The fill pattern is based on the entire canvas area, so where the fill command is set to apply only to a smaller area within the canvas, the images appear cut off at the top and left.

WARNING

If the onload event had not been used in this example and, instead, the code was simply executed as soon as encountered, the image might not have already loaded in time, and may not be displayed. Attaching to this event ensures that the image is available for use in the canvas, because the event triggers only upon successful loading of an image.

Writing Text to the Canvas

As you would expect from a set of graphics features, writing to the canvas with text is fully supported with a variety of font, alignment, and fill methods. But why would you want to write text to the canvas when there’s already such good support for web fonts in CSS these days?

Well, suppose you wish to display a graph or table with graphical elements. You’ll surely also want to label parts of it. What’s more, using the available commands you can produce much more than simply a colored font. So let’s start by assuming you’ve been tasked to create a header for a website on basket weaving, called WickerpediA (actually there’s already one of these, but let’s go ahead anyway).

To start with, you need to select a suitable font and size it appropriately, perhaps as in Example 23-10, in which a font style of bold, a size of 140 pixels, and a typeface of Times have been selected. Also, the textBaseline property has been set to top so that the strokeText method can pass coordinates of 0,0 for the top-left origin of the text, placing it at the top left of the canvas. Figure 23-9 shows what this looks like.

Example 23-10. Writing text to the canvas

context.font         = 'bold 140px Times'

context.textBaseline = 'top'

context.strokeText('WickerpediA', 0, 0)

The text has been written to the canvas

Figure 23-9. The text has been written to the canvas

The strokeText Method

To write text to the canvas, send the text string and a pair of coordinates to the strokeText method, like this:

context.strokeText('WickerpediA', 0, 0)

The x and y coordinates supplied will be used as a relative reference by the textBaseLine and textAlign properties.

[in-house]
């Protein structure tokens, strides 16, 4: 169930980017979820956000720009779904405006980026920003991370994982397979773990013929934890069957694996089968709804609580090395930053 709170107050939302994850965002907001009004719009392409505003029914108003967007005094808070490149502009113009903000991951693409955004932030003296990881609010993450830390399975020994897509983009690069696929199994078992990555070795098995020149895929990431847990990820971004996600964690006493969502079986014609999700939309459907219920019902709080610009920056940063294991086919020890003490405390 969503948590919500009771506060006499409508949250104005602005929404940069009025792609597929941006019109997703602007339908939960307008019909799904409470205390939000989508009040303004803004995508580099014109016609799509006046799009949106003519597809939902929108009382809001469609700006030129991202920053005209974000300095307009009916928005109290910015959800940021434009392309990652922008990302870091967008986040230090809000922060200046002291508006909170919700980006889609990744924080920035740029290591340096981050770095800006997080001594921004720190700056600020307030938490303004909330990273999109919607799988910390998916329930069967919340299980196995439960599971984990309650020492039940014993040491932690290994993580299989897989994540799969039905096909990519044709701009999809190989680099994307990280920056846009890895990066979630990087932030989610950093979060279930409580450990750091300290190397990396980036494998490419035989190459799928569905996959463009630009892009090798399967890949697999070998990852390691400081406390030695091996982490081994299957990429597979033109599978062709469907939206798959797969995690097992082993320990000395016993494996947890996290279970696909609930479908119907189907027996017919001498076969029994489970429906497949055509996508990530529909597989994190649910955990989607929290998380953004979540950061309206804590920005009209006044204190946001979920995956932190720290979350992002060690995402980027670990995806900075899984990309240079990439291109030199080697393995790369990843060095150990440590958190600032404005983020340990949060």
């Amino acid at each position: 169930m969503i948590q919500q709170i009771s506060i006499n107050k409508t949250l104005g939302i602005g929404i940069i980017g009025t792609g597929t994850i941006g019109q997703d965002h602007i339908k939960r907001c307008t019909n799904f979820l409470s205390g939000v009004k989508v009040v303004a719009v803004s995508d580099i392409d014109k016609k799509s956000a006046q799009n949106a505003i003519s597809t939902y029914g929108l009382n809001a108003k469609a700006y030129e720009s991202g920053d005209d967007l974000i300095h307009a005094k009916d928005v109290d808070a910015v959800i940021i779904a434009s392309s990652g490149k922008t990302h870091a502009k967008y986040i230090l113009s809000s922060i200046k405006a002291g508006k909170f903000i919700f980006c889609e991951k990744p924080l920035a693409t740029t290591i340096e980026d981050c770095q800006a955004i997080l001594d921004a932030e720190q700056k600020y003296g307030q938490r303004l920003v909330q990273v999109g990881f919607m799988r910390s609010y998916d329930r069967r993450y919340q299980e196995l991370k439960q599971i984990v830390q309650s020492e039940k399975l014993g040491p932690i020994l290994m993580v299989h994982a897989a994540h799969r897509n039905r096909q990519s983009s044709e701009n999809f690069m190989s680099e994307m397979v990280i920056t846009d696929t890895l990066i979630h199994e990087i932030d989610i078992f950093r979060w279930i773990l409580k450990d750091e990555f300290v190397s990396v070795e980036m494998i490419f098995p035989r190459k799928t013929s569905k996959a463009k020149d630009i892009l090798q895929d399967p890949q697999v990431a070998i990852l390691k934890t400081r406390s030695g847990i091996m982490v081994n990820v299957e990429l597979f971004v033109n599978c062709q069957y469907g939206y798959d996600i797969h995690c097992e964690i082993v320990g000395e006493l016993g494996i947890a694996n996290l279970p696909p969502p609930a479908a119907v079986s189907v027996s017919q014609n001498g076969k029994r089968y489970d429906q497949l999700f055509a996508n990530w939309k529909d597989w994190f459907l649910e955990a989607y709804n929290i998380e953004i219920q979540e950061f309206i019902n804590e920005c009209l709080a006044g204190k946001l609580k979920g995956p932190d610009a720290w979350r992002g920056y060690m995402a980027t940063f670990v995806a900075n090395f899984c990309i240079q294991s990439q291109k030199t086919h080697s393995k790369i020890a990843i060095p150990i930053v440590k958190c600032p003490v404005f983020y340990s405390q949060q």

This method—using line drawing—is only one way of drawing text to the canvas. So, in addition to all the following properties that affect text, line drawing properties such as lineWidth (detailed later in this chapter) will also affect how text displays.

The textBaseLine Property

The textBaseLine property can be given any of the following values:

top

Aligns to the top of the text

middle

Aligns to the middle of the text

alphabetic

Aligns to the alphabetic baseline of the text

bottom

Aligns to the bottom of the font

The font Property

The font style can be any of bold, italic, or normal (the default), or a combination of italic bold, and the size values can be specified in em, ex, px, %, in, cm, mm, pt, or pc measures, just as with CSS. The font should be one available to the current browser, which generally means one of Helvetica, Impact, Courier, Times, or Arial, or you can choose the default Serif or Sans-serif font of the user’s system. However, if you know that a particular font is available to the browser, you can use it.

WARNING

If you want to use a font such as Times New Roman, which incorporates spaces in its name, you should change the relevant line to something like this, in which the outer quotes are different than the ones surrounding the font name:

context.font = 'bold 140px "Times New Roman"'

The textAlign Property

As well as choosing how to align your text vertically, you can specify horizontal alignment by giving the textAlign property one of the following values:

start

Aligns the text to the left if the document direction is left to right; otherwise, right. This is the default setting.

end

Aligns the text to the right if the document direction is left to right; otherwise, left.

left

Aligns the text to the left.

right

Aligns the text to the right.

center

Centers the text.

You use the property like this:

context.textAlign = 'center'

In the case of the current example, you need the text left-aligned so that it butts up neatly to the edge of the canvas, so the textAlign property is not used, and therefore the default left alignment occurs.

The fillText Method